Editor’s note: The following review is part of Macworld’s GemFest 2012 series. Every weekday from mid June through mid August, the Macworld staff will use the Mac Gems blog to briefly cover a favorite free or low-cost program.
ReFind 1.1 (Mac App Store link) puts the folders and files you use most at your fingertips. Developers, designers, audio pros, or anyone who uses a large number of folders will welcome the ability to jump directly to a frequently used folder or file from within any application. Even better—you can do so without searching, or clicking through stacks of open Finder windows.
Once installed, ReFind watches which folders you use most often. It appears in the menu bar, and is accessible with a keystroke. Folders you work in a lot appear under Most Popular; you can also bookmark folders you use often. Or, open Hard Drive to browse your Mac’s startup disk, including the normally invisible directories used by Mac OS X. In the otherwise alphabetical folder list, those you use most often appear at the top. ReFind learns your behavior as you work, updating the list accordingly.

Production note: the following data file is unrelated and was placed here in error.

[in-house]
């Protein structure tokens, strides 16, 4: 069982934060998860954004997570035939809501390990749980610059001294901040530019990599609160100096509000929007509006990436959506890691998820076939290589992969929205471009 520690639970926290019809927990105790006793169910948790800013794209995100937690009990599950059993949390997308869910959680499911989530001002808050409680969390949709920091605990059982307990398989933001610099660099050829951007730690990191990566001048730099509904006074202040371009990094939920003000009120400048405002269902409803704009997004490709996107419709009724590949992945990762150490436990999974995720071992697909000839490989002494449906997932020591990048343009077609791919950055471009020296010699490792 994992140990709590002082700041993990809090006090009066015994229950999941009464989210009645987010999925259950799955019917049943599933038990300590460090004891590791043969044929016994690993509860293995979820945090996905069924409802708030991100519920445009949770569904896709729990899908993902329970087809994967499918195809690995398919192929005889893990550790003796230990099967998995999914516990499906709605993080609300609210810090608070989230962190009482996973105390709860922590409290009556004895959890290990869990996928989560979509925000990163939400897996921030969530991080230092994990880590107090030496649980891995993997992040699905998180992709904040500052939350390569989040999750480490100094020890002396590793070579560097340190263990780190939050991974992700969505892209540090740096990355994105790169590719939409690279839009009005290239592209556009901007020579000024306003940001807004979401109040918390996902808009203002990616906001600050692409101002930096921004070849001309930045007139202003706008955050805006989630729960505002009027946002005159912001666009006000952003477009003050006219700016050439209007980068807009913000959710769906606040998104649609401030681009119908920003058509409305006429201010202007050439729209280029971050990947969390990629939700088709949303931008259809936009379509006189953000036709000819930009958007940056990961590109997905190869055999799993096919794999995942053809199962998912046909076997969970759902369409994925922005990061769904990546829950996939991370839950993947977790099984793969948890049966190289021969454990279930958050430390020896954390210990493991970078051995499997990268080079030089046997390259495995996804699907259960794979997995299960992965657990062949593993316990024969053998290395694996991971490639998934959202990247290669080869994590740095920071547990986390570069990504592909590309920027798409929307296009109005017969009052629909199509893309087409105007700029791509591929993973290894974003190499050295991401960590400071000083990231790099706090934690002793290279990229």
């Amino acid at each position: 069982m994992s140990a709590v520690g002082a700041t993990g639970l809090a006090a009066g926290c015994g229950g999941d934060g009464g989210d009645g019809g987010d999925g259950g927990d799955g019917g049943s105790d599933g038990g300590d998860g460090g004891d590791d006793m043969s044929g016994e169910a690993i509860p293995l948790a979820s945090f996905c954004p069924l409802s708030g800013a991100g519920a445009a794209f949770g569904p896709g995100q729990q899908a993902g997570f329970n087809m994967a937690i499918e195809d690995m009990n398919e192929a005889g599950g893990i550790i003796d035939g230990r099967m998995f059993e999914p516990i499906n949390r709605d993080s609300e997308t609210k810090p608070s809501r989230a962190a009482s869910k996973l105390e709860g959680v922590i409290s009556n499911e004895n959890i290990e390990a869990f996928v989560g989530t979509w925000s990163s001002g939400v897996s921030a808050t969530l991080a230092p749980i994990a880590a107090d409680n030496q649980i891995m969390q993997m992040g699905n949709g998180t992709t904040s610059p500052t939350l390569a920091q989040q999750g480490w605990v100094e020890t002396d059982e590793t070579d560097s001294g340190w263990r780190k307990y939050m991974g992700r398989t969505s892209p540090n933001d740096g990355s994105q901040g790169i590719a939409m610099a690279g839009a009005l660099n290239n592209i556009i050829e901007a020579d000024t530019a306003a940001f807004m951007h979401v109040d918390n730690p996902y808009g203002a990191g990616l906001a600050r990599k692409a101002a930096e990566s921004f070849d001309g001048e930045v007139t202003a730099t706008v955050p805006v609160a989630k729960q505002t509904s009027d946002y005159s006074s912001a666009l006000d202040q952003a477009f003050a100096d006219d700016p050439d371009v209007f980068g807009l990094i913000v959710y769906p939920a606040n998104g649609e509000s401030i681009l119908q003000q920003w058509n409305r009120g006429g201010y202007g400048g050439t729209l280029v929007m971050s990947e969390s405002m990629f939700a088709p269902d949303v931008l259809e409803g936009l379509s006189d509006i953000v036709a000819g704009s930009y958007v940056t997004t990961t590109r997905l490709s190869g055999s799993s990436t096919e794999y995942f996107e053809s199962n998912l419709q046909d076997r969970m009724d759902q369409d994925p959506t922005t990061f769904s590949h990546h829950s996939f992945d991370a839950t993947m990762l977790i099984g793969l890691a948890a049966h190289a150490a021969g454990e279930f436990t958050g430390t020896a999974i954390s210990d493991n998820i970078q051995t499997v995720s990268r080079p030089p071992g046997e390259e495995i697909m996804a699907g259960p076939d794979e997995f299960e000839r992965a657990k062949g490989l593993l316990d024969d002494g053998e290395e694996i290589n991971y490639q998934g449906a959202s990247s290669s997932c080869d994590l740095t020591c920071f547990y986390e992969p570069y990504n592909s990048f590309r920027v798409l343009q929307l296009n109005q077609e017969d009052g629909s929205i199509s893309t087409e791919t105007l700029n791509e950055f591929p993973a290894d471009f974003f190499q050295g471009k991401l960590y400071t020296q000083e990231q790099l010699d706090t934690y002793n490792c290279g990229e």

Having access to hidden folders is useful if you’re a developer—or if you like to tinker with the system—but it’s a bit confusing, and potentially risky for non-technical users. It would be great if ReFind provided the ability to choose whether system folders appear in its browser. Developer-friendly ReFind features include the ability to copy the path to a selected folder with a keystroke, and the option to open a selected item in Terminal.
Selecting a folder in ReFind takes you to its Finder window. You can choose to launch files from ReFind, too. Though you can invoke ReFind while working within any application, its features are not available in Open dialogs, where a designer might want quick access to folders of photographs to import into a page layout program, for example.
If your work involves manipulating a large number of files, ReFind will save you time by anticipating your need for favorite folders, and reducing the need to dig through Finder windows on your desktop.